There has been a lot of talk recently about the “new curriculum” and how programs such as home economics will suffer from combining forces with technology education and business education into the umbrella of “Applied Skills.” The way I see it, the issue of whether or not to combine these subject areas is a bigger issue that boils down to the perceptions/mindsets of home economics teachers and whether they believe their programs should exist in isolation. For many of you that read my blog, you probably know my stance in all of this – the limitless possibilities of connection home economics has with every “subject area”.
Although I understand the concerns home economics educators have about their “programs” suffering due to enrolment and integrated applications, I also see the move towards a holistic view of applied skills as an opportunity for students and teachers to create authentic connections around their schools. Whether or not there will be standalone home economics classes or whether they will be part of a learning pod, there will always be a need for home economics and everyday life educators.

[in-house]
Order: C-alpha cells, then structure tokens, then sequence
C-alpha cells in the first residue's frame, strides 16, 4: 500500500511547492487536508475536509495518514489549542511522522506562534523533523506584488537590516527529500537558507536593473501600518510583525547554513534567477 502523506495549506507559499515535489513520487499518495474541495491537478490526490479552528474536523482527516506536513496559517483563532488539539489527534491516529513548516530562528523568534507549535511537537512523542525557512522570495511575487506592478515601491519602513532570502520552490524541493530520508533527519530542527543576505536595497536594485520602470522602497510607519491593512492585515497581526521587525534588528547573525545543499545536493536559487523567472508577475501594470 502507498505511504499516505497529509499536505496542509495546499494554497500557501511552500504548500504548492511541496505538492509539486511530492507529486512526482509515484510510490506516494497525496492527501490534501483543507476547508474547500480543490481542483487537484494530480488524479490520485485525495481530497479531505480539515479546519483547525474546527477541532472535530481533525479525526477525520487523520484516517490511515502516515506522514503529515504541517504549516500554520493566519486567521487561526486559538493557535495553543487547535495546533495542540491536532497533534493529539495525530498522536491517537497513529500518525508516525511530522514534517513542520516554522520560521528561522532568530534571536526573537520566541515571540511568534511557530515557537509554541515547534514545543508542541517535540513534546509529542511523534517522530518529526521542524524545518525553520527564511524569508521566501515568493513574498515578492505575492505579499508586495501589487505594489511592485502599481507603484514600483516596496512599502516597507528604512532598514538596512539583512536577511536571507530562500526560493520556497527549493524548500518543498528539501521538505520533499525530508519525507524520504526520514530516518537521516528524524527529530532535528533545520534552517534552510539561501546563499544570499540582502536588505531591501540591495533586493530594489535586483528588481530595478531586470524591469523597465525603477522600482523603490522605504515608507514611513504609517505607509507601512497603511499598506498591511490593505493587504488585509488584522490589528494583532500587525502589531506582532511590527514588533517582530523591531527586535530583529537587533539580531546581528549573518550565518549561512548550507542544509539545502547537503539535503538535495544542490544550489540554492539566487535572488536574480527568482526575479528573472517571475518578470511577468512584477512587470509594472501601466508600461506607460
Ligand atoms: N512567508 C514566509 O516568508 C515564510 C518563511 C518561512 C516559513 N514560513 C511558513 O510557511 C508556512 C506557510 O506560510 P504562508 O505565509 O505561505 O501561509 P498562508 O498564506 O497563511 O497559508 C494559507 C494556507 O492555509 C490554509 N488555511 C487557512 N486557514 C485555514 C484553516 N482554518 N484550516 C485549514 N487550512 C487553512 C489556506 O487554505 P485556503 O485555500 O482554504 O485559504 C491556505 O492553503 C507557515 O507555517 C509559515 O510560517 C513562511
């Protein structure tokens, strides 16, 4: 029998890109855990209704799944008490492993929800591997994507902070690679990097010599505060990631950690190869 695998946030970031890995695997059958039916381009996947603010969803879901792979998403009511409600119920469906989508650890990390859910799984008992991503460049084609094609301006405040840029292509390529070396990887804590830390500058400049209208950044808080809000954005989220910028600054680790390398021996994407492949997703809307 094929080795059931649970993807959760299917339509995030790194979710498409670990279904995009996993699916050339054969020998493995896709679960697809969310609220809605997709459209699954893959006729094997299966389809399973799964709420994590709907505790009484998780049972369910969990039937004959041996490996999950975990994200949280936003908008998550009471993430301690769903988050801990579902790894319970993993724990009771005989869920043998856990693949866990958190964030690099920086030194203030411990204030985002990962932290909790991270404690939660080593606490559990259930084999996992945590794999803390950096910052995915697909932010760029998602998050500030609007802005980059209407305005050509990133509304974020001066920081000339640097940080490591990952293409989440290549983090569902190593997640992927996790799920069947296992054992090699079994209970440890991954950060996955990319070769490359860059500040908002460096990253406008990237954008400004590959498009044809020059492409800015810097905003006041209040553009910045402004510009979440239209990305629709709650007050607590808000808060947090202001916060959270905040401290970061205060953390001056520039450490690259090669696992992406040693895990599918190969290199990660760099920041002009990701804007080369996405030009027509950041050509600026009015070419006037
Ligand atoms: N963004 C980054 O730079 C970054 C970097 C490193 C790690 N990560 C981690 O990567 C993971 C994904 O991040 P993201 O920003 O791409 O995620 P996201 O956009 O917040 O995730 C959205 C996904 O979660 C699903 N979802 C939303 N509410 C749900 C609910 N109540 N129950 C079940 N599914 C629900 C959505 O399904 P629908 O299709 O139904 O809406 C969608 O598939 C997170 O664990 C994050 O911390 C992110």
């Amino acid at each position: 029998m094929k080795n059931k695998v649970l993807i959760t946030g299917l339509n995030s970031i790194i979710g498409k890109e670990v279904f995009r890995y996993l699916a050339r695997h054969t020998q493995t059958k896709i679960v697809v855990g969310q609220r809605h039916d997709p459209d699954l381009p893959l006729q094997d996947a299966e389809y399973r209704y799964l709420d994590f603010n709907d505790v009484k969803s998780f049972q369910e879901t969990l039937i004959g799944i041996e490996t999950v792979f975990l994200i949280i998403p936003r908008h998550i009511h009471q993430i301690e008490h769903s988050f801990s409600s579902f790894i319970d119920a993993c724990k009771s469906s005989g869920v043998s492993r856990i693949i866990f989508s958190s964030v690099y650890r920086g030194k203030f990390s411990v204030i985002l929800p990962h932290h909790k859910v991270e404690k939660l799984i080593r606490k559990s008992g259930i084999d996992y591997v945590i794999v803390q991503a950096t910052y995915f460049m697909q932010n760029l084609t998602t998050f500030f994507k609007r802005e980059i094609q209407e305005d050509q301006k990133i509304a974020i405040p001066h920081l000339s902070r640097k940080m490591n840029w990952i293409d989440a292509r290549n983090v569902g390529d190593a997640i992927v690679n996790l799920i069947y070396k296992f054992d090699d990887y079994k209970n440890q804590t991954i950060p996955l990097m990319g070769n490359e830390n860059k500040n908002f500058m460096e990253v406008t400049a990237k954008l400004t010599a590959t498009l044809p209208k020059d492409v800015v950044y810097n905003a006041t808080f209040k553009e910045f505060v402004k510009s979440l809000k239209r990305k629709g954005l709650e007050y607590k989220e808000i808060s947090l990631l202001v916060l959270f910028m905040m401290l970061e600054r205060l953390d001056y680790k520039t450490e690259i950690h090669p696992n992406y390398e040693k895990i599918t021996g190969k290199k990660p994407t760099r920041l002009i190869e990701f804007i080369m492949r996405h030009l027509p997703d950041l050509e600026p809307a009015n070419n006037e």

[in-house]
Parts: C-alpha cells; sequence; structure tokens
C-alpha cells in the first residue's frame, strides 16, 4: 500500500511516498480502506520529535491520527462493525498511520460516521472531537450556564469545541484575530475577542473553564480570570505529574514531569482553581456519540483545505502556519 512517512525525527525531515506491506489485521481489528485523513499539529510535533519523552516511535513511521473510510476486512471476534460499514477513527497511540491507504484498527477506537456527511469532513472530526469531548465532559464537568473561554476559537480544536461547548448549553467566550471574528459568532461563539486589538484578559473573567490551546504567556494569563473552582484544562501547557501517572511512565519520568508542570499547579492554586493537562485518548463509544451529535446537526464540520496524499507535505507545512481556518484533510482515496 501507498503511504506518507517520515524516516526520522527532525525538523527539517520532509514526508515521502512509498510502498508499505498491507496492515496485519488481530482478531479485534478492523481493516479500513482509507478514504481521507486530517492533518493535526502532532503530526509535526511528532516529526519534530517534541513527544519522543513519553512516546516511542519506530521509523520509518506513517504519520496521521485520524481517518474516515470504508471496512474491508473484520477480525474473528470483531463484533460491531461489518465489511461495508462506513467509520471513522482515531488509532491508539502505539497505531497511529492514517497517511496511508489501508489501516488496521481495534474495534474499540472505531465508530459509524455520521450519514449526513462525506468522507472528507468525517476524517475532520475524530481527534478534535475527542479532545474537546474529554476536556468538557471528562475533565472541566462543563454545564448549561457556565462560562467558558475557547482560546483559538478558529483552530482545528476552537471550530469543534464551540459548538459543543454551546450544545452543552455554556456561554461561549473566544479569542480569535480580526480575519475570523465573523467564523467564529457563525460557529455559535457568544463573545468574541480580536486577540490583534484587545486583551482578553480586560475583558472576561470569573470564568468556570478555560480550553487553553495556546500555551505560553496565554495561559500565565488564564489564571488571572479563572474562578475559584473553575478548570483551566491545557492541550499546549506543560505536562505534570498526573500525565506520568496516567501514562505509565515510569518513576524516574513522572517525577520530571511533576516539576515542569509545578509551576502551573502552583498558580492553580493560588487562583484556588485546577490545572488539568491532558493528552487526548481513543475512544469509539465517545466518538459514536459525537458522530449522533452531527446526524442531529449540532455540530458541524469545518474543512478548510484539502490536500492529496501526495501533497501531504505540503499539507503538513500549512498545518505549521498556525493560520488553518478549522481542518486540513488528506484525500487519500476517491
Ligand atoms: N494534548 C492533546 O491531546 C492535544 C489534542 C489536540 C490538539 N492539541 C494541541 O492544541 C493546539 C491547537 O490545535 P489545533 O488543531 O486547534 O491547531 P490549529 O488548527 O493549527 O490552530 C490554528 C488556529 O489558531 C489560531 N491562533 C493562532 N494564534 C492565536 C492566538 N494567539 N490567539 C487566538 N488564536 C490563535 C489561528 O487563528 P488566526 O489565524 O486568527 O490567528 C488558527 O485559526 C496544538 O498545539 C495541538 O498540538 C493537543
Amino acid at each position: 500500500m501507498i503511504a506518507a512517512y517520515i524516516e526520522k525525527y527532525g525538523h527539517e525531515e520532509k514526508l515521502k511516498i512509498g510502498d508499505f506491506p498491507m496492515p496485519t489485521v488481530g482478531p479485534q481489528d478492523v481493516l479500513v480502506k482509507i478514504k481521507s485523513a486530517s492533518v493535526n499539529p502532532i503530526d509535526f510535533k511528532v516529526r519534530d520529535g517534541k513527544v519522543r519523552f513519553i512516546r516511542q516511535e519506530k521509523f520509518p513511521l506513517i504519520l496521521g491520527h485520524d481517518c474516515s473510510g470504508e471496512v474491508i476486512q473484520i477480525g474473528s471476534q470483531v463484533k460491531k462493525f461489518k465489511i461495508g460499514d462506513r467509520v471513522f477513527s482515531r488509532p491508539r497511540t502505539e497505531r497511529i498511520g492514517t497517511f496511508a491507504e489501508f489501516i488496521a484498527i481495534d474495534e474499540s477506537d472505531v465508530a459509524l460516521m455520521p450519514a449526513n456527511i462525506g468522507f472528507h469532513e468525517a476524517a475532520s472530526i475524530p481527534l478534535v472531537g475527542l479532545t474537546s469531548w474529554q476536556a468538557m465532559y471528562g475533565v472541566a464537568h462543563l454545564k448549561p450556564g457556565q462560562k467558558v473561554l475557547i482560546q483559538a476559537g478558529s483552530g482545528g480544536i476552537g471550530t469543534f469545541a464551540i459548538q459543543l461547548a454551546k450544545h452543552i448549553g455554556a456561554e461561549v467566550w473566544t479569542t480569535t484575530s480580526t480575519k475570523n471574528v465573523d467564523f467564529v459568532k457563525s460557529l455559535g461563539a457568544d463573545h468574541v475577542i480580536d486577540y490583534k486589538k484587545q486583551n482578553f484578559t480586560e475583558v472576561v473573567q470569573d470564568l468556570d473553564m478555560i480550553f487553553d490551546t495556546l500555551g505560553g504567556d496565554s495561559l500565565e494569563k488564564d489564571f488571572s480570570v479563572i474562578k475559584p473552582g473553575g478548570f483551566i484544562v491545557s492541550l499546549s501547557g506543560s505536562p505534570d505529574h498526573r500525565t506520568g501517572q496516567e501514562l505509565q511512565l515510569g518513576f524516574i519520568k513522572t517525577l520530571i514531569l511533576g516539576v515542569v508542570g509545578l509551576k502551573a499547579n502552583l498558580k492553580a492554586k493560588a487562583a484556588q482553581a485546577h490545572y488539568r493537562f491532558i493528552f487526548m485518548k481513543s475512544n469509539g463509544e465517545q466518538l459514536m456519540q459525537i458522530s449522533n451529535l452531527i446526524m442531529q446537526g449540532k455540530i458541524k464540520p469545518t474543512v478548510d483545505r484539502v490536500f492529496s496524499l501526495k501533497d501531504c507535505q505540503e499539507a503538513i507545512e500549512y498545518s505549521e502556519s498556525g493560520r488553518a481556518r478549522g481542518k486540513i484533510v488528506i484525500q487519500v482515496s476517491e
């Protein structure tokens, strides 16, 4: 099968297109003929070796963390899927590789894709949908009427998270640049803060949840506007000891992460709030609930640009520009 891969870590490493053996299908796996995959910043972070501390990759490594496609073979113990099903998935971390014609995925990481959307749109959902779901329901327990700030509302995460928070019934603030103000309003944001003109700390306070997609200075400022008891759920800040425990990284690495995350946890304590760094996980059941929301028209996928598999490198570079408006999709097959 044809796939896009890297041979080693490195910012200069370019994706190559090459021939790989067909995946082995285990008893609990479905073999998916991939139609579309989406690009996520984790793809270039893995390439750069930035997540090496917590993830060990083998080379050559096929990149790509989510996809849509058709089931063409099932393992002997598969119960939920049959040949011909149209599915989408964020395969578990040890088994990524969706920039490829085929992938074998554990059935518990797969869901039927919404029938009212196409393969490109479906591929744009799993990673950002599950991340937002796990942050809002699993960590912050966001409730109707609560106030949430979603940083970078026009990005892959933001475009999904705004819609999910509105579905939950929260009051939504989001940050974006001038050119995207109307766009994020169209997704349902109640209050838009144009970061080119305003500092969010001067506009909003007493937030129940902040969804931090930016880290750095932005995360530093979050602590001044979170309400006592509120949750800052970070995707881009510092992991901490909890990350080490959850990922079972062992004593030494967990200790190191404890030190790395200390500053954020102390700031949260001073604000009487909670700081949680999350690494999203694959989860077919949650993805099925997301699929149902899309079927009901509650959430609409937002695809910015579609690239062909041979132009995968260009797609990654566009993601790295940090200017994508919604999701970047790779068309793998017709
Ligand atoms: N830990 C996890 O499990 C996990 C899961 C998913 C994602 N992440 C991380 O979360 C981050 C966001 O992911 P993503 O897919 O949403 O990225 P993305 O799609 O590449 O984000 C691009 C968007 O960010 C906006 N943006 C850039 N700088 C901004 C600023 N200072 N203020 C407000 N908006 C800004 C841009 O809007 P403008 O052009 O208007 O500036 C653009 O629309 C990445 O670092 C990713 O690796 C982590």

The perspective of home economists is invaluable, unique, and interconnected. From my perspective, there need not be a “content” focus for home economics courses – take a gander at the home economics IRP from 2007: there is little mention of specific content areas that need to be “covered.” Mind you, some of the language could be updated but it is possible to work in big questions from the current IRP as long as we broaden our view of what constitutes “food products,” “functions of ingredients,” and “construction basics” and co-create dynamic essential questions based on those ideas.
Therefore, I am calling for a change in the way we look at home economics classes. Focus and scope in home economics needs to transform – no, students do not all need (as prescribed by a teacher) to learn the muffin method of mixing and white sauce in the first two years of secondary school. No, students do not need to learn and communicate essential skills in the same way as everyone else. Rather, students need to experience and engage with topics in their daily lives such as food, consumption, and family, and use metacognitive skills to challenge their perspectives while creating opportunities to push their skills in essential tasks such as food awareness (including preparation), textile consumption (including design and construction), and interpersonal dynamics (including family issues). One of the ways I believe educators can shift their perspectives from prescribed content to metacognition skills is by shifting from content awareness to a pedagogical awareness. In other words, are we truly aware about what we are doing and communicating at a pedagogical level, or are we only aware of what we want to students to “cover” and “finish”? See my thoughts on this below: